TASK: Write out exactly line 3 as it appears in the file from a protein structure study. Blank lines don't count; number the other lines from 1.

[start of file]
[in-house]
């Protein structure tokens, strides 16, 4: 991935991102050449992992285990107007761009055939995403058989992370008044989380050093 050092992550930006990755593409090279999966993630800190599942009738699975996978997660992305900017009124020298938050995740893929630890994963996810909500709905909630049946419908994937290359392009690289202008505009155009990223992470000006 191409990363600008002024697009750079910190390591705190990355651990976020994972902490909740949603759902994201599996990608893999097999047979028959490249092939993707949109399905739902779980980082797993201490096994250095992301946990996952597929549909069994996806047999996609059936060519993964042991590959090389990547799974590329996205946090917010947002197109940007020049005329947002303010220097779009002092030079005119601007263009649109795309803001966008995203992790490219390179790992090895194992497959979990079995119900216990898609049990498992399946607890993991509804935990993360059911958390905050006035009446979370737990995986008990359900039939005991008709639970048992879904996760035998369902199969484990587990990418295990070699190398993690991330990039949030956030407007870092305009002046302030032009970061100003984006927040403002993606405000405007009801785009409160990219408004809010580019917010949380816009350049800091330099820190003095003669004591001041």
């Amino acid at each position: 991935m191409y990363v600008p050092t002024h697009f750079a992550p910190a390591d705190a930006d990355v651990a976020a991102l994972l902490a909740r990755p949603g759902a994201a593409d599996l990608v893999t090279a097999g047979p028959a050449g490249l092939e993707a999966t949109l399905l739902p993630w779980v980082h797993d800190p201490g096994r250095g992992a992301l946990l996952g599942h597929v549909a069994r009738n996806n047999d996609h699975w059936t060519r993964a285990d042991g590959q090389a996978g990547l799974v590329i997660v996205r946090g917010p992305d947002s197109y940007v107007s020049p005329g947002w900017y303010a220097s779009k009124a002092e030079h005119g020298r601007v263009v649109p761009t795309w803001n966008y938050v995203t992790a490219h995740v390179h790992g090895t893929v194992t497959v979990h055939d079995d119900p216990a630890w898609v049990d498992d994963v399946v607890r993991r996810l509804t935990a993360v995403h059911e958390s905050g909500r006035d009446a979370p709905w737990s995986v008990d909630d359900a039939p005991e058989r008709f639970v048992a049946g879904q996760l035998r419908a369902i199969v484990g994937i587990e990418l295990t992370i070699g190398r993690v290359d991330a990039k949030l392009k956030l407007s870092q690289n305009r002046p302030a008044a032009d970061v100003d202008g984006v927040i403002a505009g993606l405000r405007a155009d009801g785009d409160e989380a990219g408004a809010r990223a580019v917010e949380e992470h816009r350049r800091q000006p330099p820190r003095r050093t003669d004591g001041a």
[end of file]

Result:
């Amino acid at each position: 991935m191409y990363v600008p050092t002024h697009f750079a992550p910190a390591d705190a930006d990355v651990a976020a991102l994972l902490a909740r990755p949603g759902a994201a593409d599996l990608v893999t090279a097999g047979p028959a050449g490249l092939e993707a999966t949109l399905l739902p993630w779980v980082h797993d800190p201490g096994r250095g992992a992301l946990l996952g599942h597929v549909a069994r009738n996806n047999d996609h699975w059936t060519r993964a285990d042991g590959q090389a996978g990547l799974v590329i997660v996205r946090g917010p992305d947002s197109y940007v107007s020049p005329g947002w900017y303010a220097s779009k009124a002092e030079h005119g020298r601007v263009v649109p761009t795309w803001n966008y938050v995203t992790a490219h995740v390179h790992g090895t893929v194992t497959v979990h055939d079995d119900p216990a630890w898609v049990d498992d994963v399946v607890r993991r996810l509804t935990a993360v995403h059911e958390s905050g909500r006035d009446a979370p709905w737990s995986v008990d909630d359900a039939p005991e058989r008709f639970v048992a049946g879904q996760l035998r419908a369902i199969v484990g994937i587990e990418l295990t992370i070699g190398r993690v290359d991330a990039k949030l392009k956030l407007s870092q690289n305009r002046p302030a008044a032009d970061v100003d202008g984006v927040i403002a505009g993606l405000r405007a155009d009801g785009d409160e989380a990219g408004a809010r990223a580019v917010e949380e992470h816009r350049r800091q000006p330099p820190r003095r050093t003669d004591g001041a």